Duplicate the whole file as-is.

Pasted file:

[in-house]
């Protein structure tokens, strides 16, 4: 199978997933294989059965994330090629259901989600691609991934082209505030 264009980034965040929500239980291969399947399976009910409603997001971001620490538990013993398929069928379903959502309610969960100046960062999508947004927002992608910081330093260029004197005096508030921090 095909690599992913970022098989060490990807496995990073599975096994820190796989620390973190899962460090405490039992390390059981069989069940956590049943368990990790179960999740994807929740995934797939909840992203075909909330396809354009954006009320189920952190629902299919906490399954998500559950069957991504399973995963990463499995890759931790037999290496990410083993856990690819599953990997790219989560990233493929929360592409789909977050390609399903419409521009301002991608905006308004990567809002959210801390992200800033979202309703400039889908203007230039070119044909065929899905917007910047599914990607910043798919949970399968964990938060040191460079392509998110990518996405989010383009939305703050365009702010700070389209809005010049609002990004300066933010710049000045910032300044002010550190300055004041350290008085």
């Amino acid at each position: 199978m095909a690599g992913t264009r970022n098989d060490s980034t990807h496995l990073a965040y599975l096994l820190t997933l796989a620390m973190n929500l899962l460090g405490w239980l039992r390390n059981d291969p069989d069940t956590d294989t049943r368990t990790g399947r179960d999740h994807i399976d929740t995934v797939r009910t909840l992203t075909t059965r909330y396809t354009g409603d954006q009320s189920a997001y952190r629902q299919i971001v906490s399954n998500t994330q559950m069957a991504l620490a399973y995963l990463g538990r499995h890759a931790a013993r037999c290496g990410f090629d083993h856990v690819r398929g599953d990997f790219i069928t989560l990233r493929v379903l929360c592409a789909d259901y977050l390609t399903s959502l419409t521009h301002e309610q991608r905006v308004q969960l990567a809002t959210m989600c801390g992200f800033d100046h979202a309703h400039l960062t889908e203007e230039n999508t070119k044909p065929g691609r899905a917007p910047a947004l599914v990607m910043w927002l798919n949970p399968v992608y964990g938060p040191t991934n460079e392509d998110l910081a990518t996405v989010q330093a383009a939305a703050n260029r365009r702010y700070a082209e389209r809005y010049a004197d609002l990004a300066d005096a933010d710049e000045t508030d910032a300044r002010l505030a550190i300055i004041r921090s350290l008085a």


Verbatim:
[in-house]
């Protein structure tokens, strides 16, 4: 199978997933294989059965994330090629259901989600691609991934082209505030 264009980034965040929500239980291969399947399976009910409603997001971001620490538990013993398929069928379903959502309610969960100046960062999508947004927002992608910081330093260029004197005096508030921090 095909690599992913970022098989060490990807496995990073599975096994820190796989620390973190899962460090405490039992390390059981069989069940956590049943368990990790179960999740994807929740995934797939909840992203075909909330396809354009954006009320189920952190629902299919906490399954998500559950069957991504399973995963990463499995890759931790037999290496990410083993856990690819599953990997790219989560990233493929929360592409789909977050390609399903419409521009301002991608905006308004990567809002959210801390992200800033979202309703400039889908203007230039070119044909065929899905917007910047599914990607910043798919949970399968964990938060040191460079392509998110990518996405989010383009939305703050365009702010700070389209809005010049609002990004300066933010710049000045910032300044002010550190300055004041350290008085």
């Amino acid at each position: 199978m095909a690599g992913t264009r970022n098989d060490s980034t990807h496995l990073a965040y599975l096994l820190t997933l796989a620390m973190n929500l899962l460090g405490w239980l039992r390390n059981d291969p069989d069940t956590d294989t049943r368990t990790g399947r179960d999740h994807i399976d929740t995934v797939r009910t909840l992203t075909t059965r909330y396809t354009g409603d954006q009320s189920a997001y952190r629902q299919i971001v906490s399954n998500t994330q559950m069957a991504l620490a399973y995963l990463g538990r499995h890759a931790a013993r037999c290496g990410f090629d083993h856990v690819r398929g599953d990997f790219i069928t989560l990233r493929v379903l929360c592409a789909d259901y977050l390609t399903s959502l419409t521009h301002e309610q991608r905006v308004q969960l990567a809002t959210m989600c801390g992200f800033d100046h979202a309703h400039l960062t889908e203007e230039n999508t070119k044909p065929g691609r899905a917007p910047a947004l599914v990607m910043w927002l798919n949970p399968v992608y964990g938060p040191t991934n460079e392509d998110l910081a990518t996405v989010q330093a383009a939305a703050n260029r365009r702010y700070a082209e389209r809005y010049a004197d609002l990004a300066d005096a933010d710049e000045t508030d910032a300044r002010l505030a550190i300055i004041r921090s350290l008085a």